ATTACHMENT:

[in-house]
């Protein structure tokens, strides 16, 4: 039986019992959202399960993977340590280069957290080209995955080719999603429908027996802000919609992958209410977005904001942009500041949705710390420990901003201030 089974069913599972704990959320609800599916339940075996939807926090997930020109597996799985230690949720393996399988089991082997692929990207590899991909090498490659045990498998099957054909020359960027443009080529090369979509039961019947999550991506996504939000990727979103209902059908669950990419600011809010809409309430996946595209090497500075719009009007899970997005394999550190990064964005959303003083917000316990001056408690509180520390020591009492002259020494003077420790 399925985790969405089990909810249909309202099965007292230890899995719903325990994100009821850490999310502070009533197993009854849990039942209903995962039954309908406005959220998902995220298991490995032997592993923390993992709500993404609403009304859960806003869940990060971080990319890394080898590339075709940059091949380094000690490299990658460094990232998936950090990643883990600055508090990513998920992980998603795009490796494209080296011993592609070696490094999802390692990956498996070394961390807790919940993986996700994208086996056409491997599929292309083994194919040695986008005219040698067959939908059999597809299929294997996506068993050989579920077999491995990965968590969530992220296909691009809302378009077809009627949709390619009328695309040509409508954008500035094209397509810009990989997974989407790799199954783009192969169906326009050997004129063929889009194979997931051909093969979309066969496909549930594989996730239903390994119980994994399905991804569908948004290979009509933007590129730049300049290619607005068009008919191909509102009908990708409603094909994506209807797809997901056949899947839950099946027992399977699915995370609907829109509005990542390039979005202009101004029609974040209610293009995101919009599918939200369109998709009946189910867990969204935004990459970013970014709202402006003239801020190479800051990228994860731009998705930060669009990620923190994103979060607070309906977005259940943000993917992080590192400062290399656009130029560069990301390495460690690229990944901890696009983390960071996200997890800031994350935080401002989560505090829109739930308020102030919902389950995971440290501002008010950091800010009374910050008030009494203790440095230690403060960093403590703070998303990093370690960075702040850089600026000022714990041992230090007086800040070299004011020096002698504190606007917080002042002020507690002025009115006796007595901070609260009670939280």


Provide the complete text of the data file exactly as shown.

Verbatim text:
[in-house]
């Protein structure tokens, strides 16, 4: 039986019992959202399960993977340590280069957290080209995955080719999603429908027996802000919609992958209410977005904001942009500041949705710390420990901003201030 089974069913599972704990959320609800599916339940075996939807926090997930020109597996799985230690949720393996399988089991082997692929990207590899991909090498490659045990498998099957054909020359960027443009080529090369979509039961019947999550991506996504939000990727979103209902059908669950990419600011809010809409309430996946595209090497500075719009009007899970997005394999550190990064964005959303003083917000316990001056408690509180520390020591009492002259020494003077420790 399925985790969405089990909810249909309202099965007292230890899995719903325990994100009821850490999310502070009533197993009854849990039942209903995962039954309908406005959220998902995220298991490995032997592993923390993992709500993404609403009304859960806003869940990060971080990319890394080898590339075709940059091949380094000690490299990658460094990232998936950090990643883990600055508090990513998920992980998603795009490796494209080296011993592609070696490094999802390692990956498996070394961390807790919940993986996700994208086996056409491997599929292309083994194919040695986008005219040698067959939908059999597809299929294997996506068993050989579920077999491995990965968590969530992220296909691009809302378009077809009627949709390619009328695309040509409508954008500035094209397509810009990989997974989407790799199954783009192969169906326009050997004129063929889009194979997931051909093969979309066969496909549930594989996730239903390994119980994994399905991804569908948004290979009509933007590129730049300049290619607005068009008919191909509102009908990708409603094909994506209807797809997901056949899947839950099946027992399977699915995370609907829109509005990542390039979005202009101004029609974040209610293009995101919009599918939200369109998709009946189910867990969204935004990459970013970014709202402006003239801020190479800051990228994860731009998705930060669009990620923190994103979060607070309906977005259940943000993917992080590192400062290399656009130029560069990301390495460690690229990944901890696009983390960071996200997890800031994350935080401002989560505090829109739930308020102030919902389950995971440290501002008010950091800010009374910050008030009494203790440095230690403060960093403590703070998303990093370690960075702040850089600026000022714990041992230090007086800040070299004011020096002698504190606007917080002042002020507690002025009115006796007595901070609260009670939280």